I borrowed money from an acquaintance evidenced by a promissory note where I promised to pay him within one year with 3% interest a month. Now, two years after I borrowed the money, I offered to pay him the full amount with interest, but he refused to accept my payment. He said it was not enough and insisted on a larger sum claiming that the interest on my loan should be compounded because I failed to pay him on time. Is his demand legal?
The general rule concerning computation of interest is stated in the first sentence of Article 1959 of the Civil Code which states that “interest due and unpaid shall not earn interest”. This rule applies to simple interest which means that the interest would only accrue on unpaid principal. There are two exceptions to this rule wherein compound interest is applied instead of simple interest.
The first exception refers to a case where the parties to a contract agree on compound interest. Our laws give contracting parties wide latitude to lay down the terms and conditions of their contract which is referred to as freedom of contract. This includes compounding of interest. However, it must be established that the parties clearly and voluntarily agreed on compound interest. In your narration, you only mentioned that you signed a promissory note which states that you have to pay your loan “within one year with 3% interest per month”. There is no hint of any talk or agreement on compounding of interest. Hence, we presume that there is none, and in the absence of a clear-cut consensus on compounding of interest, this exception will not apply.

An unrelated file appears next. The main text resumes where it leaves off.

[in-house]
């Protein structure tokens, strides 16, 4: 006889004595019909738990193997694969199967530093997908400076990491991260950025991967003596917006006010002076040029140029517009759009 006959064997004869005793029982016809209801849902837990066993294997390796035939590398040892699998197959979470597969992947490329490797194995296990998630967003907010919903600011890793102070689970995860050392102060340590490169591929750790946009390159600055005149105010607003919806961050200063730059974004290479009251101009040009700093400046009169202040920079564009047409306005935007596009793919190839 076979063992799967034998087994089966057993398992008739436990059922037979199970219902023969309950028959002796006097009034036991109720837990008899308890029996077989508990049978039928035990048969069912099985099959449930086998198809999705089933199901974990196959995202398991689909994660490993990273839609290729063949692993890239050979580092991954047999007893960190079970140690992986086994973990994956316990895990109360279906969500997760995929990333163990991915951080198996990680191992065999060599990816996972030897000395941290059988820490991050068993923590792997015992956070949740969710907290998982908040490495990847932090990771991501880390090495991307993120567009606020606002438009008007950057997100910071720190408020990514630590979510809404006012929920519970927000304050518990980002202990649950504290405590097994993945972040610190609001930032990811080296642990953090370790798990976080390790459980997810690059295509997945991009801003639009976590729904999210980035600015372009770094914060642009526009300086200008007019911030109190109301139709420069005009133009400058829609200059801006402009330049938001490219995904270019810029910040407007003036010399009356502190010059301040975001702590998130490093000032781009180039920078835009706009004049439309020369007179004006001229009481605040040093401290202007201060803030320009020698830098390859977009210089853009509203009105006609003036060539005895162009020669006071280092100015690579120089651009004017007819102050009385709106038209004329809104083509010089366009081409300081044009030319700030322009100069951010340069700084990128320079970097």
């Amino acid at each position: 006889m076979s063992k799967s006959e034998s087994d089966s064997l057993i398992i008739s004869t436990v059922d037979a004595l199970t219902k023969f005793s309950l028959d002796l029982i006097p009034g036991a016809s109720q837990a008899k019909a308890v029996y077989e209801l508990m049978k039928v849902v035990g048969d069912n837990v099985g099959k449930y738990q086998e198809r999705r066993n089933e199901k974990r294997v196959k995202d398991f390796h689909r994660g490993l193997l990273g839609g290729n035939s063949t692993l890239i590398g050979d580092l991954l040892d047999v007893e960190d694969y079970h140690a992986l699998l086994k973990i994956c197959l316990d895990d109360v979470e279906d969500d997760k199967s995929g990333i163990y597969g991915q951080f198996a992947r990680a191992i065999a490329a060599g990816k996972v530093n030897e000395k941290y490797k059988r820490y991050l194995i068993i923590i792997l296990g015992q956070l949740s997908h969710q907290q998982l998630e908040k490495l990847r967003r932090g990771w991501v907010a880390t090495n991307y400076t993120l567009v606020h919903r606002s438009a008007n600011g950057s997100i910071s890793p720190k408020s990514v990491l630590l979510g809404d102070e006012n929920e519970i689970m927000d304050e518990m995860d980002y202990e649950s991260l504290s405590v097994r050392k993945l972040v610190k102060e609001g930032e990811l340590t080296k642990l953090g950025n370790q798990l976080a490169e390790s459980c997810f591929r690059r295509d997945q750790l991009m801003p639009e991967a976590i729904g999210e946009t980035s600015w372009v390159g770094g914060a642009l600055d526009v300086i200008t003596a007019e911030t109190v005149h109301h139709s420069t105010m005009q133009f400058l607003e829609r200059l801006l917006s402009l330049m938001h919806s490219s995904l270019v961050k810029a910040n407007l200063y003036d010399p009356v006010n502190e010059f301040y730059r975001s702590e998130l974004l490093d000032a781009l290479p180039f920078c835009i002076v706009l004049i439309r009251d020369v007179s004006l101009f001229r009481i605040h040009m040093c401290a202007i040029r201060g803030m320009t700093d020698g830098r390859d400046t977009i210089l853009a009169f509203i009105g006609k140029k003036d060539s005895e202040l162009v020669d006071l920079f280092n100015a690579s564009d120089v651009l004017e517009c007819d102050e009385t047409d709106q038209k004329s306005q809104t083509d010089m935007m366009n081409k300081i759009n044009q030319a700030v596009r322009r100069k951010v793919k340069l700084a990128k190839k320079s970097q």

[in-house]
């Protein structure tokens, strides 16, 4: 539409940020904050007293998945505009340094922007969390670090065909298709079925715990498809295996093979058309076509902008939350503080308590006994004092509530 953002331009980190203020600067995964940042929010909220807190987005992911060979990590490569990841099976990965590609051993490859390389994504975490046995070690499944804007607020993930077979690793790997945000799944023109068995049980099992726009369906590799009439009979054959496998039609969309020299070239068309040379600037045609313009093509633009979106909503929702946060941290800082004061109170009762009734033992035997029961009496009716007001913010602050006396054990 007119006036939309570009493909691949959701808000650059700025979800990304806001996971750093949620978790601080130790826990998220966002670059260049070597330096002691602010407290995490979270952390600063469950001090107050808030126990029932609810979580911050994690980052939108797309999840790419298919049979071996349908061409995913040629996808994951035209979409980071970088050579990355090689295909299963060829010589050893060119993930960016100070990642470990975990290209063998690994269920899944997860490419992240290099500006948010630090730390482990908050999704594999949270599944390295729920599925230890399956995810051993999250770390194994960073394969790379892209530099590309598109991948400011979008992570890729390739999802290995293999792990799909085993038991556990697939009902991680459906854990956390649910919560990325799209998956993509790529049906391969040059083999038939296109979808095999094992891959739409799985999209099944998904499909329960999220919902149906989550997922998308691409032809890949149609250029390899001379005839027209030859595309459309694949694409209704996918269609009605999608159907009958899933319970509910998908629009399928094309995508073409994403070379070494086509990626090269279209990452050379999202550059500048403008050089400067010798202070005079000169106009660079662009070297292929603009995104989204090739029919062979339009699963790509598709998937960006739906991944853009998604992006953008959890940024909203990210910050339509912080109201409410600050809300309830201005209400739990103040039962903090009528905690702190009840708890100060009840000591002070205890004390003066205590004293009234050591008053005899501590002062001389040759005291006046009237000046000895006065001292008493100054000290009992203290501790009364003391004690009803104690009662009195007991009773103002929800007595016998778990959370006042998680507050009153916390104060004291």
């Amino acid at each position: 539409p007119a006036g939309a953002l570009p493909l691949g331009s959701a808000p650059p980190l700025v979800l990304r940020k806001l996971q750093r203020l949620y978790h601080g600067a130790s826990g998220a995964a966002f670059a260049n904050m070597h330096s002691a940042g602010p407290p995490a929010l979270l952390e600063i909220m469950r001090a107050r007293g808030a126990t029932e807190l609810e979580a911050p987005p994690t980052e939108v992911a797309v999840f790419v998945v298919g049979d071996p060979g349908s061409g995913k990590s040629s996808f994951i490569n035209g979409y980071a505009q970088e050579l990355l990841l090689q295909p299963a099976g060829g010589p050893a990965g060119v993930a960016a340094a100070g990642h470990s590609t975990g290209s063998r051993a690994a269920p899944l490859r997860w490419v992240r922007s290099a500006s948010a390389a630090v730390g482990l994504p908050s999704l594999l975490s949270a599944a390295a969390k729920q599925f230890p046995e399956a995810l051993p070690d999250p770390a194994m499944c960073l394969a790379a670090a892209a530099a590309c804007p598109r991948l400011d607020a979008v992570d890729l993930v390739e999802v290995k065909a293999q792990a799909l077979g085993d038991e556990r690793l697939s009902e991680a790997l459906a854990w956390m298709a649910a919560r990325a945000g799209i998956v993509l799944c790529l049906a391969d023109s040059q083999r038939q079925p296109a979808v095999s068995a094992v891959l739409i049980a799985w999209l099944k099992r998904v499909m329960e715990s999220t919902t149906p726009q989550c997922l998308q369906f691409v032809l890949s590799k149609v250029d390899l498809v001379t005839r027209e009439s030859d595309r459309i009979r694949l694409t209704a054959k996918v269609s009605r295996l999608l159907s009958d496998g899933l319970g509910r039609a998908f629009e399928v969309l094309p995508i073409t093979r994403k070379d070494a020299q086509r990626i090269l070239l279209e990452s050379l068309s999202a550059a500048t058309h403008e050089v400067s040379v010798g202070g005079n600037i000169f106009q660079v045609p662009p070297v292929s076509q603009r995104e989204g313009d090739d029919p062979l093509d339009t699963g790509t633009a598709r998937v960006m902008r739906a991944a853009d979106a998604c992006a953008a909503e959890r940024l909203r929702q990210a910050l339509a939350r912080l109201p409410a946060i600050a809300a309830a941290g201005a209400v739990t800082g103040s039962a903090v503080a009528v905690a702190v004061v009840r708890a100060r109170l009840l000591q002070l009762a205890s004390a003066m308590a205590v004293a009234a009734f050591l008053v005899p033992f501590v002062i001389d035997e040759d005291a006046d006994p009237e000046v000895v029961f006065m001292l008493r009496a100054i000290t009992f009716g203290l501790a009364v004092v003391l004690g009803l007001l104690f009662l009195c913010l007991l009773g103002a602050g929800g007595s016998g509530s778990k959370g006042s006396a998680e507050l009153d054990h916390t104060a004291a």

The second exception is expressed in Article 2212 of the Civil Code which states that “Interest due shall earn legal interest from the time it is judicially demanded, although the obligation may be silent upon this point”. In this case, even if there is no agreement on compounding of interest, interest will be compounded from the time the obligation is judicially demanded. Judicial demand is made by filing the appropriate action in court to enforce one’s right. Thus, in this case, interest shall be compounded only from the time of filing a case. It appears from your narration that your creditor has not filed a case in court to collect your obligation. He made a verbal demand but this is not enough. Article 2212 clearly requires a judicial demand to initiate compounding of interest.
Based on the foregoing, we are of the opinion that you are only required to pay simple interest on the money you borrowed. If your creditor refuses to accept the amount you are tendering to him, you may consign your payment to the court in order to extinguish your obligation.
Again, we find it necessary to mention that this opinion is solely based on the facts you have narrated and our appreciation of the same. The opinion may vary when the facts are changed or elaborated.
We hope the foregoing discussion shed light on the matter.